John sums up this concept well in his First Epistle:
"And this is the testimony: God has given us eternal
life, and this life is in his Son. He who has the Son has life; he who
does not have the Son of God does not have life."
(1 John 5:11-12)
You can't have eternal life unless you are united to the Son by faith -- they come as one inseparable package.
Now Jesus tells of something that is happening as he speaks and will happen in the future -- "a time is coming and has now come":
"25 I tell you the truth, a time is coming and has now come when the dead will hear the voice of the Son of God and those who hear will live. 26 For as the Father has life in himself, so he has granted the Son to have life in himself." (5:25-26)
Jesus is speaking on two different levels -- as he often does in John's Gospel. Here is an example of what theologians call "realized eschatology," the Kingdom of God being both present and future, both "now" and "not yet."
Has now come
"Dead who hear"
Called to resurrection by the Messiah
Those who hear and believe
Raised from the dead on the Last Day
Receive salvation and eternal life
The reason that Jesus can do this is explained in verse 26:
"For as the Father has life in himself, so he has grantedthe Son to have life in himself." (5:26)
This is an echo of the first few verses of John. God the Creator, the Life-Giver of Genesis gives life to and through his Son.
"All things were made by him; and without him was not anything made that was made. In him was life; and the life was the light of men." (1:3-4)
As we saw in verses 21 and 22, the Father has granted the Son the divine prerogative of "life in himself." He also has granted him "authority to judge."
"And he has given him authority to judge because he is the Son of Man." (5:27)
With the title "Son of Man" (Jesus' preferred title), Jesus is recalling a Messianic passage from Daniel:
13 "In my vision at night I looked, and there before me was one like a son of man, coming with the clouds of heaven. He approached the Ancient of Days and was led into his presence. 14 He was given authority, glory and sovereign power; all peoples, nations and men of every language worshiped him. His dominion is an everlasting dominion that will not pass away, and his kingdom is one that will never be destroyed." (Daniel 7:13-14)
Because Jesus is both the heavenly Son of Man and the Son of God, he has all authority.
"... that at the name of Jesus every knee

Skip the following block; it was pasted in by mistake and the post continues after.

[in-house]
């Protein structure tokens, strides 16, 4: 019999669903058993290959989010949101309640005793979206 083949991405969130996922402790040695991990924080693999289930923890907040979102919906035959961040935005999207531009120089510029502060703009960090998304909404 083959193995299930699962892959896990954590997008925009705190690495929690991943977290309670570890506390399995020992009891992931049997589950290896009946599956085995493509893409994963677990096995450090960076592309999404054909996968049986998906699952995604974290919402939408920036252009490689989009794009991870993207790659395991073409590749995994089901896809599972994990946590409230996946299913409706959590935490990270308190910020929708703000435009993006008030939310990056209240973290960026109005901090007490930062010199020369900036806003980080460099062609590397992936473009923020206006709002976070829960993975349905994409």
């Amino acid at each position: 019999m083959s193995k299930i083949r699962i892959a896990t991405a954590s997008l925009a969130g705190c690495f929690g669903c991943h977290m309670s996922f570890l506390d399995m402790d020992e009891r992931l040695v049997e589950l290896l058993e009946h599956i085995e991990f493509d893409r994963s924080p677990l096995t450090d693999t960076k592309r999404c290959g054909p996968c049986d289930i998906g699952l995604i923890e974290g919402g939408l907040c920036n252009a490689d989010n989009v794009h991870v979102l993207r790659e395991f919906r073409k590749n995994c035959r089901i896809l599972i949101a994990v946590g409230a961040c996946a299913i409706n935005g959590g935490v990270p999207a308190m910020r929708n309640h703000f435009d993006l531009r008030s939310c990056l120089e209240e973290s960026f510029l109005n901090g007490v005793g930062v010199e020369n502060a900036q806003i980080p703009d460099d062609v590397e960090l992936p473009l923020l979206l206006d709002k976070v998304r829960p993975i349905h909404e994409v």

in heaven and on earth and under the earth,
and every tongue confess that Jesus Christ is Lord,
to the glory of God the Father." (Philippians 2:10-11)
This authority to judge and to offer life will be exercised at the resurrection of the dead:
"28 Do not be amazed at this, for a time is coming when all who are in their graves will hear his voice 29 and come out -- those who have done good will rise to live, and those who have done evil will rise to be condemned. (5:28-29)
These words also recalled Daniel's prophecies of the Last Day that speaks of a resurrection of both the just and the unjust.
"Multitudes who sleep in the dust of the earth will awake: some to everlasting life, others to shame and everlasting contempt." (Daniel 12:2)
The same idea is found on Paul's lips proclaiming before Felix the Governor in Caesarea his agreement with the Pharisees concerning the resurrection:
"I have the same hope in God as these men, that there will be a resurrection of both the righteous and the wicked." (Acts 24:15)
Again, as in 5:19, Jesus states his complete dependence upon the Father.
"By myself I can do nothing; I judge only as I hear, and my judgment is just, for I seek not to please myself but him who sent me." (5:30)
The Son is not independent of the Father, but rather dependent and working in concert. Jesus listens to the Father and speaks the Father's words, declares the Father's judgment. He and the Father are inseparable.
The doctrine of the Trinity affirms that the Father and Son and Holy Spirit are eternally equal in Person, but acknowledges that the Son and Holy Spirit are subordinate in role -- "ontological equality, but economic subordination," that is, "equal in being, but subordinate in role." That understanding of equality and subordination in role is apparent in the very words "Father" and "Son."